The history of gold refining
The start of the love affair between mankind and gold is believed to be around –3000-6000 BC with the smelting of gold. According to Studies in Ancient Technology by R.J. Forbes, the technique began in Mesopotamia or Syria. In ancient Greece, Heraclitus wrote on the subject.
According to the Encyclopedia Britannica, ‘Egyptian wall reliefs from 2,300 BC show gold in various stages of refining and mechanical working’, using ancient technology. Ancient Egyptians extracted gold using placer mining at the banks of rivers — a process in which valuable minerals that have accumulated through their respective density during sedimentary processes are mined from the banks of river beds. In other words, Egypt made use of particles of gold that they found in river sands.
Once the sand is collected, the gold is concentrated by washing away lighter river sands with water, thus leaving behind dense gold particles. These particles were further purified through melting and consequently moulded into the desired shapes. Forbes documented that by 2000 BC, the process of purifying alloys with salt to remove the silver and leave behind gold was discovered.
These techniques of refining gold eventually reached the Spanish by 100 AD, who may have been just as mystified with the precious metal as Indians are today. Gold Ore Processing: Project Development and Operations, edited by Mike D. Adams speculated that up to 40,000 slaves were employed for gold mining in Spain at the time.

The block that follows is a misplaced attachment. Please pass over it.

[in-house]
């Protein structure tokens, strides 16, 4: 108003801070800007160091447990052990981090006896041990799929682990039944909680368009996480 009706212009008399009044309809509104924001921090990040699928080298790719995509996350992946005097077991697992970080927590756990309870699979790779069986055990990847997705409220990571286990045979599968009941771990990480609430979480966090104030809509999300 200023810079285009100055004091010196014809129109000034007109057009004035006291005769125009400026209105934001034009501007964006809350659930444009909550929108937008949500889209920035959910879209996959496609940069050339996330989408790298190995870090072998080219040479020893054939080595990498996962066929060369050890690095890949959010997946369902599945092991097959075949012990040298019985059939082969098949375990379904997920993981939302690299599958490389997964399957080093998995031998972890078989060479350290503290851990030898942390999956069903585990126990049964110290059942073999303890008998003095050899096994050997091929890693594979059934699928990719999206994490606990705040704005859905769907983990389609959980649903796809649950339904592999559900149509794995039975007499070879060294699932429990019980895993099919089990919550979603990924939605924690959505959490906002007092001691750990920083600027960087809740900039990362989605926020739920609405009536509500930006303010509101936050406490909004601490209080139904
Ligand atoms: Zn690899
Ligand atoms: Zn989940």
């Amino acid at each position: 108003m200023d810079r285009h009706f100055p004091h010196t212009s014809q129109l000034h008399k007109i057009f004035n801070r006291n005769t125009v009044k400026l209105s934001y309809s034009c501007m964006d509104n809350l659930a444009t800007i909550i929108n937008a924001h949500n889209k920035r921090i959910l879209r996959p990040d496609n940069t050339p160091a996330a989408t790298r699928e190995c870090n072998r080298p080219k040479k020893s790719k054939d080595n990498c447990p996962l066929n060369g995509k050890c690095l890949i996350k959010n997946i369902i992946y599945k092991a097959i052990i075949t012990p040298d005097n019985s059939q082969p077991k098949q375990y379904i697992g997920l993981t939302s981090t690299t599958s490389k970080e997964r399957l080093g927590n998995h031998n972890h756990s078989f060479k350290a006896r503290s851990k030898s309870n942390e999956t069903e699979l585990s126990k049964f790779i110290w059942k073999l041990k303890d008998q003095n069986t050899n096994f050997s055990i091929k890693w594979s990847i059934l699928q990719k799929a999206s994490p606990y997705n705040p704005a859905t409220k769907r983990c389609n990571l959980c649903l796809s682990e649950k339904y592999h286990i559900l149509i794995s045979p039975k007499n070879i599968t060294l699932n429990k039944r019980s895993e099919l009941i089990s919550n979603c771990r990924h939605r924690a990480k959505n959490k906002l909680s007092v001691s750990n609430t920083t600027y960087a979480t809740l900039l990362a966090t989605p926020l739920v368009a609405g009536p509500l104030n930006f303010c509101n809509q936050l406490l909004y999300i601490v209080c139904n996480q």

The advent of Christianity somewhat tempered the demand for gold until about the 10th century AD, which is when amalgamation was discovered - the process using mercury to capture tiny particles of gold from sand. And soon after that, gold mining saw an exponential rise with the invasion of the New World. Soon, large scale gold mining using newer technologies spread to areas where gold deposits were discovered in Brazil, the Ural Mountains of Russia, Siberia and, California and the largest of which was in the Witwatersrand of South Africa.
The discovery of the South African gold deposit coincided with the discovery of the cyanidation process, which made it possible to recover gold from low-grade ores, and is the most commonly used leaching process for gold extraction today.
The technology boom for developing pure gold continued with E.B. Miller’s process of refining impure gold with chlorine gas (patented in Britain in 1867) and Emil Wohlwill’s electro-refining process (introduced in Hamburg, Germany, in 1878). In fact, gold with purity of 99.99 percent is created using a combination of the processes.
Suddenly, it became easier and cheaper to routinely purify gold. These two methods continue to be the most popular gold refining methods used today.